This has been a mighty year already for quality heavy and experimental music. When Boris puts out new music, it is a major happening across the fan base of many genres of music. Praise from critics is always nice, and Ghost Cult gave Boris a 9/10 for their new album. But when you hear more people talking up Noise (Sargent House) than many other big-ticket band releases this year save for a few, you know something cool is happening. Adding to that mix, The Atlas Moth, riding high off of their June album The Old Believer (Profound Lore), you have two of the most dynamic and interesting bands right now on the same tour. Then top it off with some avant-doom madness from Subrosa, and you have a can’t miss show top to bottom. While having three bands of a certain mystique and quality (especially Boris) brings out the super fans, it was a weird mix of indie hipsters, death metal beardos, bro dudes (hey it’s Boston) and even a few vest wearing dudes and chicks all together in a weird soup of humans on a Tuesday night in Beantown. Every metal show is basically an interesting social experiment!
Subrosa was up first and I was a little stunned at the hefty early crowd, already entranced by the first notes. Playing their deft, drone-y sludge, they hit you hard and deliberately. It’s hard not to be transfixed on the performance of front woman/axe slinger Rebecca Vernon. Her soul shaking vocals and skillful playing just smokes fierceness. Violinists Kim Pack and Sarah Pendelton pack in the drama with their intense, layered parts. I have spent reviews complaining about the the weird room that The Paradise is, and how it doesn’t do bands any favors sonically. Some of the highs from the strings were eaten up by the depth of the room, which is a shame since on record they are towering. Kim’s vocals were also a highlight tonight. The set leaned heavily on No Help for the Mighty Ones and More Constant Than The Gods (both on Profound Lore), and between the two, I favor the earlier album. Despite that, the bands’ best song on the night was ‘The Usher’ from More Constant…, and featured Dave Kush from TAM on guest vocals. Still, it was impossible at the end of their set not to feel tipsy from the strength and creativity of this band. I need to see Subrosa play a headline set, just once in my life. Just once.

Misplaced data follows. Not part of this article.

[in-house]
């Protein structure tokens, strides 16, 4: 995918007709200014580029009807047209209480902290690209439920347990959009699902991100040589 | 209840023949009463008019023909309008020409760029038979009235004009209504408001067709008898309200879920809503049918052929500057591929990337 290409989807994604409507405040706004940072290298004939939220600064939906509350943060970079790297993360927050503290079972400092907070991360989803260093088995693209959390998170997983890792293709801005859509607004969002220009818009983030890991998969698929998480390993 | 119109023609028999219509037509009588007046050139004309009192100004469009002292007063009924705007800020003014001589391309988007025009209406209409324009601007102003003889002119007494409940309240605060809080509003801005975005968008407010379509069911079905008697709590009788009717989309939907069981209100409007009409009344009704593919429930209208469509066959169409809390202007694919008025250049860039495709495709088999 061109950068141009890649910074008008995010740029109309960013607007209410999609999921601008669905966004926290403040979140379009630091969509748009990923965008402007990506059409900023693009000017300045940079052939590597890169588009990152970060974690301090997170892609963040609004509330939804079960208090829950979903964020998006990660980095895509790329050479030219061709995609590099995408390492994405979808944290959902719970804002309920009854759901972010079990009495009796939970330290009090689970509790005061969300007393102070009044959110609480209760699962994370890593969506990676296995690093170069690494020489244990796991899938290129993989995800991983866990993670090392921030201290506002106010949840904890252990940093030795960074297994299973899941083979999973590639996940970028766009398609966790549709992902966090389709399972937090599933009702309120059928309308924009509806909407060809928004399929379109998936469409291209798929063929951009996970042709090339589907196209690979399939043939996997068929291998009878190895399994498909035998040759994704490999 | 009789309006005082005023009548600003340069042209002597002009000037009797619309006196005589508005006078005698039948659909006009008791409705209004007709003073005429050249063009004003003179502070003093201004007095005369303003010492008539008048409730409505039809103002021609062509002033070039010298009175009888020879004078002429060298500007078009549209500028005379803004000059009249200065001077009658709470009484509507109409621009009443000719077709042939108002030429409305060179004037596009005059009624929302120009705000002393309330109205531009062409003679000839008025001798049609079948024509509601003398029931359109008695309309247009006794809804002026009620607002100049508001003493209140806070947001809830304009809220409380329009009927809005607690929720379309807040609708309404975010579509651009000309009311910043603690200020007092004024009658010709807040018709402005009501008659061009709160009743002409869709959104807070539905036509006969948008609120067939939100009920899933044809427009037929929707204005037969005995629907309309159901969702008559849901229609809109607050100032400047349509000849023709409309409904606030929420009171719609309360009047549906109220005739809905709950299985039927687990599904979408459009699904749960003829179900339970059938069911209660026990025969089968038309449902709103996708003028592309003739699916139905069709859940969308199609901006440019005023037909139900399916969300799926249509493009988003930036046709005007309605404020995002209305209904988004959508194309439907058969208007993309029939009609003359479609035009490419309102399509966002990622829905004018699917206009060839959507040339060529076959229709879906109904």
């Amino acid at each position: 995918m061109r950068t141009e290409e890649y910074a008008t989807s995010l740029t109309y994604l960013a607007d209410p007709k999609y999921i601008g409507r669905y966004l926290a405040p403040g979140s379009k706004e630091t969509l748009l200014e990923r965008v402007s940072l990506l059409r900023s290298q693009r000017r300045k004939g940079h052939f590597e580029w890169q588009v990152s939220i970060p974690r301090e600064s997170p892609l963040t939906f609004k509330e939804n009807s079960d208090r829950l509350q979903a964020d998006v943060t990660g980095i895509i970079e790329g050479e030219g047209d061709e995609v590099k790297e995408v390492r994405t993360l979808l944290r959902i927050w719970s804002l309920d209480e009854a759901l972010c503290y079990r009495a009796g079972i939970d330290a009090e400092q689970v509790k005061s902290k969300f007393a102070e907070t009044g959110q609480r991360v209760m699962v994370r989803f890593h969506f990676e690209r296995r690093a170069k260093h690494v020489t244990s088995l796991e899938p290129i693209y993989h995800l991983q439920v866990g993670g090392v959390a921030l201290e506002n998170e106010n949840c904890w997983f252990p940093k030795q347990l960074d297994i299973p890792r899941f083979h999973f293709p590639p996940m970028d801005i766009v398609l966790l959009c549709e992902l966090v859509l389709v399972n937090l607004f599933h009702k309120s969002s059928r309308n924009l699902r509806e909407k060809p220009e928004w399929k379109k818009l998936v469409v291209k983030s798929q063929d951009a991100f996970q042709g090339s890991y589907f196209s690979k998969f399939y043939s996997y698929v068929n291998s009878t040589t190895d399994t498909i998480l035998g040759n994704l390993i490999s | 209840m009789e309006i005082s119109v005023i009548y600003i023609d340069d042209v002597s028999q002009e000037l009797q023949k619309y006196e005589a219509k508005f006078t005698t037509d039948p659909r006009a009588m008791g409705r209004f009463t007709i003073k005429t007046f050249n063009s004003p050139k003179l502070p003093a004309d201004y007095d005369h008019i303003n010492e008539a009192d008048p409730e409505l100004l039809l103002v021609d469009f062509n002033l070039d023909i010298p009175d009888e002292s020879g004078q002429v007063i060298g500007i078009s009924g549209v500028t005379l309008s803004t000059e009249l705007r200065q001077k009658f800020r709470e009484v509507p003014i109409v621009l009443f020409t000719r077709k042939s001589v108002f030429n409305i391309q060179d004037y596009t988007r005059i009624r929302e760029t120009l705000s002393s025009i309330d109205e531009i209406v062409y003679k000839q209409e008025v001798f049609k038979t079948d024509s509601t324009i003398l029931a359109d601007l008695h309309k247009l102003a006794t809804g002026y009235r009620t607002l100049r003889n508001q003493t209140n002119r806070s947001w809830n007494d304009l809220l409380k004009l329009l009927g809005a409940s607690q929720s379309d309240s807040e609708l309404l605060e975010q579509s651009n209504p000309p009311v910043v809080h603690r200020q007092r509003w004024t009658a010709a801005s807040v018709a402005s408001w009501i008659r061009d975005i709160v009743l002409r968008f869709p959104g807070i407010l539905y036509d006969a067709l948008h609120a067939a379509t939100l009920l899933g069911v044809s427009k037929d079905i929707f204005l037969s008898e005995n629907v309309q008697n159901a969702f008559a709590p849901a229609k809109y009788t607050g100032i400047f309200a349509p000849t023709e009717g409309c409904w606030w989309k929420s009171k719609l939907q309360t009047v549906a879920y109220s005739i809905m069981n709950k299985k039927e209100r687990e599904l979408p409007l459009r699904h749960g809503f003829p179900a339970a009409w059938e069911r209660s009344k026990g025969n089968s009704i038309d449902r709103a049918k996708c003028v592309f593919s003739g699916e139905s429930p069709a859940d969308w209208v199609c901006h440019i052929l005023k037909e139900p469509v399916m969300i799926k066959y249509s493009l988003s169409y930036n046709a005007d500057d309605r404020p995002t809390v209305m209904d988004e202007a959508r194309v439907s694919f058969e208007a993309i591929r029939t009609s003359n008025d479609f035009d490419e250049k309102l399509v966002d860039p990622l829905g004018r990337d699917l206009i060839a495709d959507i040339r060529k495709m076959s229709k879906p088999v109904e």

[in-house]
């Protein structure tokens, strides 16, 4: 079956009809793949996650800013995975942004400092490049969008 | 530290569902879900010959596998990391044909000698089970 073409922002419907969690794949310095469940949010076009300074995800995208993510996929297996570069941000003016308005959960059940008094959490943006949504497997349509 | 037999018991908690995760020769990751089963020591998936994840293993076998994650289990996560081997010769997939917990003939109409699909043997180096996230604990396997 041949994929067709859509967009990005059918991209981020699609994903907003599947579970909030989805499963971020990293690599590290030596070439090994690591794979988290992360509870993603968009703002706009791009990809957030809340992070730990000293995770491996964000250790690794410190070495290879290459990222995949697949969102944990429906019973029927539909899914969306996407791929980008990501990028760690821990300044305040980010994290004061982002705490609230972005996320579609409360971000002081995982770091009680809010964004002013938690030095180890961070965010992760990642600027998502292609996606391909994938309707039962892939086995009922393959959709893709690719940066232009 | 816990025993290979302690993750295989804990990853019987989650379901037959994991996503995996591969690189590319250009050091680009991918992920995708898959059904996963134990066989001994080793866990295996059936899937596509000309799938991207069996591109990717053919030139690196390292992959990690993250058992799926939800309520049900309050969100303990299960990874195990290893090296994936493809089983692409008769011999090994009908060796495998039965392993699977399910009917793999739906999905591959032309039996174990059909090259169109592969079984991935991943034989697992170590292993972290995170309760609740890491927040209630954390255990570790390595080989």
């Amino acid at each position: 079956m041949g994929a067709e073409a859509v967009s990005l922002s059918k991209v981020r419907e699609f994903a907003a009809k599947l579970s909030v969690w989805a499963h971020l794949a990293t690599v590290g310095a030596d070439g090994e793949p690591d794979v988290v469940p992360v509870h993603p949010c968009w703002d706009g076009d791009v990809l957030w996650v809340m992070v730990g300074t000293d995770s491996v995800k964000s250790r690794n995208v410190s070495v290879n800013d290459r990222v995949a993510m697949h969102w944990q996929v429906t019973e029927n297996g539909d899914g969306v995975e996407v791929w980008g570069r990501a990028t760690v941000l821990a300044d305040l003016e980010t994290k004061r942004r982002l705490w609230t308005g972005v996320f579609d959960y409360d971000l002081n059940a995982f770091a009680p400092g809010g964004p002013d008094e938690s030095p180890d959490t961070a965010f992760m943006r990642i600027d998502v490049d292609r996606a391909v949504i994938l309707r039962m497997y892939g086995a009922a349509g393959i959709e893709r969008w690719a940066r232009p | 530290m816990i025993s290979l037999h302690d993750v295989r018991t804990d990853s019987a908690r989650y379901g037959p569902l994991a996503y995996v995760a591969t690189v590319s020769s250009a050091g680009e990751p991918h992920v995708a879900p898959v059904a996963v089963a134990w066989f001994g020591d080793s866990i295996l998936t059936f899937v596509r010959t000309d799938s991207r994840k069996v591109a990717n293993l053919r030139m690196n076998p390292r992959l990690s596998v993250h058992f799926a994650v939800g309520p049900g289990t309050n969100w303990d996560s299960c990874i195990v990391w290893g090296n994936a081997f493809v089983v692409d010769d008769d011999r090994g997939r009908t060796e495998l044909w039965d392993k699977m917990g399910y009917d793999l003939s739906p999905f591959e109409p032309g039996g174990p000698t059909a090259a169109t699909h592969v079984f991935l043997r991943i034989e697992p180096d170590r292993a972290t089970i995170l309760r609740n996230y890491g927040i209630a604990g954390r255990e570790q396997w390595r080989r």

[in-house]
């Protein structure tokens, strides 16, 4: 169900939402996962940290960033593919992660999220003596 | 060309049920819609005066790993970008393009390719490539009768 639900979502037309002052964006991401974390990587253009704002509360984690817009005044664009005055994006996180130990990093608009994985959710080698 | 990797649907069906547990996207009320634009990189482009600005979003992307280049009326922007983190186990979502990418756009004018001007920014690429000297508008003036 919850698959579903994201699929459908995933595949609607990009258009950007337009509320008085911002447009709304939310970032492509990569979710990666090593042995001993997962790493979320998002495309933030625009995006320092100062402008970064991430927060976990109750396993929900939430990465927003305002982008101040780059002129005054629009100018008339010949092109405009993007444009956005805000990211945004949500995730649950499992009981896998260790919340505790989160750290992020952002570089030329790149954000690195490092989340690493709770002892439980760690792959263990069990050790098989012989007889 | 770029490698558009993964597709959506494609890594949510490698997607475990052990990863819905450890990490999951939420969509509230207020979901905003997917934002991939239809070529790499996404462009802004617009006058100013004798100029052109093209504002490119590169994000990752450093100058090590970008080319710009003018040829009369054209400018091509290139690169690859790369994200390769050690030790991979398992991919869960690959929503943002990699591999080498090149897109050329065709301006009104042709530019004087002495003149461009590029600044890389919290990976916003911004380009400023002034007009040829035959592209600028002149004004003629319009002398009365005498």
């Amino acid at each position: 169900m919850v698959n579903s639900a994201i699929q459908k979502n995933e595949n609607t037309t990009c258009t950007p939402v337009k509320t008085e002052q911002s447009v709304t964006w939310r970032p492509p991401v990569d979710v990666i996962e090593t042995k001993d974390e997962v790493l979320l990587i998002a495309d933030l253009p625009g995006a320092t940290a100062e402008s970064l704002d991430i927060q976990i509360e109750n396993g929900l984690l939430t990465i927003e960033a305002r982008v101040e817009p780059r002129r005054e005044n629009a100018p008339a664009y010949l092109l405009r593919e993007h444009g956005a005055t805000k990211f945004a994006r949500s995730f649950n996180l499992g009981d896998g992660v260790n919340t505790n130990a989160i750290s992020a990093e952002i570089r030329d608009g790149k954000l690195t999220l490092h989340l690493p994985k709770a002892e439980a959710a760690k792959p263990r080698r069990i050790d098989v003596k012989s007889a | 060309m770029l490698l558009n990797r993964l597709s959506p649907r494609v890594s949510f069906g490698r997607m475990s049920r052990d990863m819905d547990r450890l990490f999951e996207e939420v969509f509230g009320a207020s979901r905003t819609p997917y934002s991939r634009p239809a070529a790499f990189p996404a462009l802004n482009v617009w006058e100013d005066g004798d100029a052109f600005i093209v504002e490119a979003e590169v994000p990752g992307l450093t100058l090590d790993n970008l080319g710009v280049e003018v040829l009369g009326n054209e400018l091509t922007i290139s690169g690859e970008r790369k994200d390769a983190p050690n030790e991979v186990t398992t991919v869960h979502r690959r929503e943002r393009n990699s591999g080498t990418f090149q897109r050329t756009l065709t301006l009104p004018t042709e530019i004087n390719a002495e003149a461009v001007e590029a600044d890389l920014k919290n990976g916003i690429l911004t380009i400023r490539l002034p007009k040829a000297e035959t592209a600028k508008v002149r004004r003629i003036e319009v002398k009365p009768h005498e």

Over the years I have learned how to spot greatness in bands, sometimes before they even know it. Usually, I am usually right about these things and The Atlas Moth is going to be a band that years from now, we point to this moment when they took off. They hit the stage tonight with a purpose and the poise of a veteran band that they have become. I have seen others shoot their collective load too fast when opening for Boris (because Boris is Boris), but not these guys. They just went up like any other show and eased into their set with ‘Jet Black Passenger’. The now mostly full room was just feeling it big time! Or it could have been some of the superb herb I sensed going around nearby me. Bathed in a wash of blues and reds (cool to watch from the crowd, crap for photographers), front man Stavros Giannopoulos and Kush on the conjoined vocals of shrieking despair and smoothness just melted the entire room. The entire band was just crushing tonight, as they jammed mostly new material from The Old Believer. The now modern classic of ‘Holes In The Desert’ was also welcomed to my ears on this night, and its a track that I hope never leaves the set. Kim from Subrosa came out and lent her playing to ‘The Sea Beyond’, which also was a treat. When the entire band gets to singing, screaming together as it does, it can be quite moving. Andrew Ragin, who produced the new album, also chimes in with synths, guitars and vocals is a powerhouse live. He is a difference maker. The secret weapon of the band is Dan Lasek on the drums. He has really upped the ante in terms of power and groove since he joined. Not since the mighty ISIS played some of their final shows in this very building a few years ago has post-metal been so well executed here. Bring on the headline tours boys!